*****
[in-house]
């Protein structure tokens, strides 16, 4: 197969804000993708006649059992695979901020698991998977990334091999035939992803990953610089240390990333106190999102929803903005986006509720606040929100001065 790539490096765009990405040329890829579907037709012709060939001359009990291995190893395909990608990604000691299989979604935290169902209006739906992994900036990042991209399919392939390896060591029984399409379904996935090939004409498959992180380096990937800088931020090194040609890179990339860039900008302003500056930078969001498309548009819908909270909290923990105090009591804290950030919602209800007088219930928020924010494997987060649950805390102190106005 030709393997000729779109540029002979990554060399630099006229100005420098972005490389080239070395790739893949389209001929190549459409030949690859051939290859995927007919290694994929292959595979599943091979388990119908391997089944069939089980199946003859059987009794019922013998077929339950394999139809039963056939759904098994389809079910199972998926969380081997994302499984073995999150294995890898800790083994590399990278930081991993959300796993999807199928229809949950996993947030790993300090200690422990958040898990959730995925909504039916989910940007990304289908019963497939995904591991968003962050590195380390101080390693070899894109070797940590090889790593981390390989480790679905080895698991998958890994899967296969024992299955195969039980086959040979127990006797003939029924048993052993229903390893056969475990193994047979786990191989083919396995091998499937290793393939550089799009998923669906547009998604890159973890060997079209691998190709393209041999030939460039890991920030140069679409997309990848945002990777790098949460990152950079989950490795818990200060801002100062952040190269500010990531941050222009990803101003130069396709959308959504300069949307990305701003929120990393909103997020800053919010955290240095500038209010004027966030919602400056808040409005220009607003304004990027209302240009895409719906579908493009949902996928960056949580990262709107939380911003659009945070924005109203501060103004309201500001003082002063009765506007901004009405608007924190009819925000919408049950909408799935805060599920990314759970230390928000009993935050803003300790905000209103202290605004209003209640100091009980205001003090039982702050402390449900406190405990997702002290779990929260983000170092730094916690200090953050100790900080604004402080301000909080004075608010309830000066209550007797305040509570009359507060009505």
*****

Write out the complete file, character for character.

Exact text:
[in-house]
């Protein structure tokens, strides 16, 4: 197969804000993708006649059992695979901020698991998977990334091999035939992803990953610089240390990333106190999102929803903005986006509720606040929100001065 790539490096765009990405040329890829579907037709012709060939001359009990291995190893395909990608990604000691299989979604935290169902209006739906992994900036990042991209399919392939390896060591029984399409379904996935090939004409498959992180380096990937800088931020090194040609890179990339860039900008302003500056930078969001498309548009819908909270909290923990105090009591804290950030919602209800007088219930928020924010494997987060649950805390102190106005 030709393997000729779109540029002979990554060399630099006229100005420098972005490389080239070395790739893949389209001929190549459409030949690859051939290859995927007919290694994929292959595979599943091979388990119908391997089944069939089980199946003859059987009794019922013998077929339950394999139809039963056939759904098994389809079910199972998926969380081997994302499984073995999150294995890898800790083994590399990278930081991993959300796993999807199928229809949950996993947030790993300090200690422990958040898990959730995925909504039916989910940007990304289908019963497939995904591991968003962050590195380390101080390693070899894109070797940590090889790593981390390989480790679905080895698991998958890994899967296969024992299955195969039980086959040979127990006797003939029924048993052993229903390893056969475990193994047979786990191989083919396995091998499937290793393939550089799009998923669906547009998604890159973890060997079209691998190709393209041999030939460039890991920030140069679409997309990848945002990777790098949460990152950079989950490795818990200060801002100062952040190269500010990531941050222009990803101003130069396709959308959504300069949307990305701003929120990393909103997020800053919010955290240095500038209010004027966030919602400056808040409005220009607003304004990027209302240009895409719906579908493009949902996928960056949580990262709107939380911003659009945070924005109203501060103004309201500001003082002063009765506007901004009405608007924190009819925000919408049950909408799935805060599920990314759970230390928000009993935050803003300790905000209103202290605004209003209640100091009980205001003090039982702050402390449900406190405990997702002290779990929260983000170092730094916690200090953050100790900080604004402080301000909080004075608010309830000066209550007797305040509570009359507060009505």